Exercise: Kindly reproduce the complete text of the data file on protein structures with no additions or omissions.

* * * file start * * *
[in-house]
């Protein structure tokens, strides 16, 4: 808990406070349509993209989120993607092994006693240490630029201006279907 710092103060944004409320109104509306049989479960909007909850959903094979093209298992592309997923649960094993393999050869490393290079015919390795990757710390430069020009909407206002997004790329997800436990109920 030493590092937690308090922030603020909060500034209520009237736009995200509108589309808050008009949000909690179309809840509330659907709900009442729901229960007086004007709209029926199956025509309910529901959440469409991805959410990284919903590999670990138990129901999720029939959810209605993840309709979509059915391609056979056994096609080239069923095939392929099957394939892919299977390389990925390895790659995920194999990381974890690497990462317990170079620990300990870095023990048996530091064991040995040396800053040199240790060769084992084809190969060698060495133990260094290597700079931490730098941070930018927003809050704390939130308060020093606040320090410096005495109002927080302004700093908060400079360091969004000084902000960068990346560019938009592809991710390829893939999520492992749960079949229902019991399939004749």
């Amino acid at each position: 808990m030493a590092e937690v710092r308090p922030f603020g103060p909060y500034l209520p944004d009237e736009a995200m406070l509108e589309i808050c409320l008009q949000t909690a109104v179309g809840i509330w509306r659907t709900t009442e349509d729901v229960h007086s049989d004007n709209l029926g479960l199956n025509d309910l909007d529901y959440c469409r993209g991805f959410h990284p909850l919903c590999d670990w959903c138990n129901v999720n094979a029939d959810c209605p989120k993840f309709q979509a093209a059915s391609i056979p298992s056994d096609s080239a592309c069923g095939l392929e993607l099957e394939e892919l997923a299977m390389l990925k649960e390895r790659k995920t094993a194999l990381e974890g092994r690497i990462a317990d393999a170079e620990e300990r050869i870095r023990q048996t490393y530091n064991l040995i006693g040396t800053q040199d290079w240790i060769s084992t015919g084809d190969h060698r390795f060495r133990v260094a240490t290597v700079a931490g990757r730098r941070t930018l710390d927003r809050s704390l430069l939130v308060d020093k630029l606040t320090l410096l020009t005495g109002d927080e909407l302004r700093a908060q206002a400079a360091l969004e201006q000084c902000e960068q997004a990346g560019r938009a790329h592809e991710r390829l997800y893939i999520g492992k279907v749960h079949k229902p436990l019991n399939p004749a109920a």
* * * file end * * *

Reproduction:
[in-house]
């Protein structure tokens, strides 16, 4: 808990406070349509993209989120993607092994006693240490630029201006279907 710092103060944004409320109104509306049989479960909007909850959903094979093209298992592309997923649960094993393999050869490393290079015919390795990757710390430069020009909407206002997004790329997800436990109920 030493590092937690308090922030603020909060500034209520009237736009995200509108589309808050008009949000909690179309809840509330659907709900009442729901229960007086004007709209029926199956025509309910529901959440469409991805959410990284919903590999670990138990129901999720029939959810209605993840309709979509059915391609056979056994096609080239069923095939392929099957394939892919299977390389990925390895790659995920194999990381974890690497990462317990170079620990300990870095023990048996530091064991040995040396800053040199240790060769084992084809190969060698060495133990260094290597700079931490730098941070930018927003809050704390939130308060020093606040320090410096005495109002927080302004700093908060400079360091969004000084902000960068990346560019938009592809991710390829893939999520492992749960079949229902019991399939004749």
């Amino acid at each position: 808990m030493a590092e937690v710092r308090p922030f603020g103060p909060y500034l209520p944004d009237e736009a995200m406070l509108e589309i808050c409320l008009q949000t909690a109104v179309g809840i509330w509306r659907t709900t009442e349509d729901v229960h007086s049989d004007n709209l029926g479960l199956n025509d309910l909007d529901y959440c469409r993209g991805f959410h990284p909850l919903c590999d670990w959903c138990n129901v999720n094979a029939d959810c209605p989120k993840f309709q979509a093209a059915s391609i056979p298992s056994d096609s080239a592309c069923g095939l392929e993607l099957e394939e892919l997923a299977m390389l990925k649960e390895r790659k995920t094993a194999l990381e974890g092994r690497i990462a317990d393999a170079e620990e300990r050869i870095r023990q048996t490393y530091n064991l040995i006693g040396t800053q040199d290079w240790i060769s084992t015919g084809d190969h060698r390795f060495r133990v260094a240490t290597v700079a931490g990757r730098r941070t930018l710390d927003r809050s704390l430069l939130v308060d020093k630029l606040t320090l410096l020009t005495g109002d927080e909407l302004r700093a908060q206002a400079a360091l969004e201006q000084c902000e960068q997004a990346g560019r938009a790329h592809e991710r390829l997800y893939i999520g492992k279907v749960h079949k229902p436990l019991n399939p004749a109920a």